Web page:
The narrative pressure though is one the three siblings, with an underlying Chekhovian sense of how things change with glacial slowness, and where the greatest virtue seems to be endurance. Though roughly chronological and settling around Manchester or the U.S., Pascal here lets time eddy and flashbacks to much earlier mean the narrative’s not entirely linear. Another feature is how even in Jewish households, women are only slowly allowed access in learning how to read and write. Pascal traces too the difference in generational aspiration. More even than her more recent work singing and choric shape-shifting underscore the drama. Here the singing sees pivotal.
Isabel (Lesley Lightfoot, also deft costume designer), plays the eldest: status-obsessed marrying a good doctor, and at times petulant in wishing to own a doll though it’s a younger sister’s birthday, she gets what she asks for; and finds it wanting. It’s a fine study in an unsympathetic, status-obsessed character, finding that “a doctor’s wife” though noble with the NHS, isn’t a towering social statement.
Edith’s (Giselle Wolf) is the longest journey: war finds her eager to volunteer. Rebuffed at first in a memorable scene (a rehearsal version is on YouTube attached to the publicity) where her parents’ alien status is scorned (they were too poor to register a naturalised) Edith is later so successful – commissioned and in charge of munitions – that she’s asked to stay on at the end of the war to help with logistics. She turns this – and her dream of Cambridge – down, for marriage to her “Christian” fighter-pilot. Wolf’s palpable agonising over whether to accept a new faith for the man’s sake – she palpably doesn’t feel comfortable – is another highlight, with O’Dubhghaill’s oleaginous priest. Edith luckily does go on to qualify with a row of letters, as educator.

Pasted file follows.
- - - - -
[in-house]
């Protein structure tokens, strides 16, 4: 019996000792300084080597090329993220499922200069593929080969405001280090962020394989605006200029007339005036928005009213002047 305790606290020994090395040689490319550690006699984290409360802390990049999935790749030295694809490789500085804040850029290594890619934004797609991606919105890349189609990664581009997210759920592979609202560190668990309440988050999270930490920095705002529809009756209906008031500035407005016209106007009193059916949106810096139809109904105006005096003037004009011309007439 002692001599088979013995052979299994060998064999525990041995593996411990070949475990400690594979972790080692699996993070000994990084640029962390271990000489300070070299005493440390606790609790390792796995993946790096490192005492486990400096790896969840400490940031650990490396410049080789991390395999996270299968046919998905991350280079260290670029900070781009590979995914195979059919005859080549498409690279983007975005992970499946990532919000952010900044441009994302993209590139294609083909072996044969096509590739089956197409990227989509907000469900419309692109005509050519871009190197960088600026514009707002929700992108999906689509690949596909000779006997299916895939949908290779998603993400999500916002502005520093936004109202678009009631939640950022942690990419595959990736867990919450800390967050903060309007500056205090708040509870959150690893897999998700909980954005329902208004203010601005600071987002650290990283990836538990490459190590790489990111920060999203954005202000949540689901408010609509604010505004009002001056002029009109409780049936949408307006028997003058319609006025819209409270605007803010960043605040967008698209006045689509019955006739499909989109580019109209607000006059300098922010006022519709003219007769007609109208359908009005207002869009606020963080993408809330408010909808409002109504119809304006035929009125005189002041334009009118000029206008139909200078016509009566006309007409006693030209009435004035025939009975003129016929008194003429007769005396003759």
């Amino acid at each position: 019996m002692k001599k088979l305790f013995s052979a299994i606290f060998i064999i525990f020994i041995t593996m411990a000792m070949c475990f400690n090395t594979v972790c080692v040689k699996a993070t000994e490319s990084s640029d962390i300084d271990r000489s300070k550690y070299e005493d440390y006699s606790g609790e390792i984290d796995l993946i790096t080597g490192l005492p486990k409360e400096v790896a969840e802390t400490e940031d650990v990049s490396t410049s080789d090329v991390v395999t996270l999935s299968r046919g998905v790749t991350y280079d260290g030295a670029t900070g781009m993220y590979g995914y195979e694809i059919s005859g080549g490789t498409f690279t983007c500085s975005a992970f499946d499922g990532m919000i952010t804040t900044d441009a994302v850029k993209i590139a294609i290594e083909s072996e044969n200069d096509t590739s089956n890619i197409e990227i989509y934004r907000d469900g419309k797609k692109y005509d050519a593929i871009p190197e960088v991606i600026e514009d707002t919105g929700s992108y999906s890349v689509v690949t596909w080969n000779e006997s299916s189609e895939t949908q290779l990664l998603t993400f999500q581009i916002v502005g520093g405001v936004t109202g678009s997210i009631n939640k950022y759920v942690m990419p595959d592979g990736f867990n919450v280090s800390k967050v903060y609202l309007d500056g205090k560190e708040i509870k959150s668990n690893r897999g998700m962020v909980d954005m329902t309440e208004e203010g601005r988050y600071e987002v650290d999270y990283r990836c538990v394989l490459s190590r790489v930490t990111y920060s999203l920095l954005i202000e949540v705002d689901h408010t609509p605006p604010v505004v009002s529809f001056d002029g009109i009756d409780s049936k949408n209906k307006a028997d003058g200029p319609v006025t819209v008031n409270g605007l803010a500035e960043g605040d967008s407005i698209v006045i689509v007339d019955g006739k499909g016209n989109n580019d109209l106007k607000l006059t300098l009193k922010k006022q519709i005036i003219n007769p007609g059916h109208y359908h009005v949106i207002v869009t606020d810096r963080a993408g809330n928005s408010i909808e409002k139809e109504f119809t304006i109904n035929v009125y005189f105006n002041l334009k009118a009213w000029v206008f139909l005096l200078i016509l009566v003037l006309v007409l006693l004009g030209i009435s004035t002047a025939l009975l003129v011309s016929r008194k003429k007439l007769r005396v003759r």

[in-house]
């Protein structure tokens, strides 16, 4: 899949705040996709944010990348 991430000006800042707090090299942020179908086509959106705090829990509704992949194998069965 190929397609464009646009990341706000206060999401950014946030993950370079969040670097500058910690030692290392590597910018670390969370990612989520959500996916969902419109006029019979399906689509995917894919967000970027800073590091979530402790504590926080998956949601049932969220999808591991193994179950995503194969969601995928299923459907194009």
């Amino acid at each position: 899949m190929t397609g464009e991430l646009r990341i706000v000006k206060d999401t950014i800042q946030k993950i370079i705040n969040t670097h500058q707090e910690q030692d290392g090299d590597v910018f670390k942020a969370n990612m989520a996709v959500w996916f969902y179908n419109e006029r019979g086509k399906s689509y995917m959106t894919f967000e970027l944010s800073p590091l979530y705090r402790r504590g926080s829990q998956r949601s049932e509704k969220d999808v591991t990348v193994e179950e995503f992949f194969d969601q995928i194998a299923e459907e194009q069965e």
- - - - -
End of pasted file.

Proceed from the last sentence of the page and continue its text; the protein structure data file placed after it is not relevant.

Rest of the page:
The youngest Pearl (Amanda Maud) tangles with O’Dubhghaill’s GI, who turns out unfortunately as racist as many rednecks, whereas Peal’s the opposite. Suggestions of her relationships with Black activists lap at the edges, and not for the first time you wonder at what’s said, what’s transmitted. It also brings one of the finest a cappella moments comes with a split chorus, one singing “This is the Army Mr Jones” and another a very British song, Maud conveying both exuberance and pathos, manages a kind of dying fall of hope: high energy to shrunken seeker, looking outside her comfortable lifestyle for answers. Of all the telegraphed lives, perhaps this is sketched in the most suggestively, and one wants to know more.
The greatest shock though is reserved for the parents. O’Dubhghaill’s sudden request of Yadid is the surprise of the evening. And Yadid’s musical arrangements the greatest amplification of this lighting-sketch of heritage, rendering soul and hope, the essence of generations.
Whilst not designed to probe as 12:37 does, A Manchester Girlhood is a rich work that ideally, one would like to see expanded a little more from its 60 minutes; perhaps shaped even further to its shock reveal. It’s a slice of generations happening, and that – Pascal might counter – might be enough. Thoroughly recommended.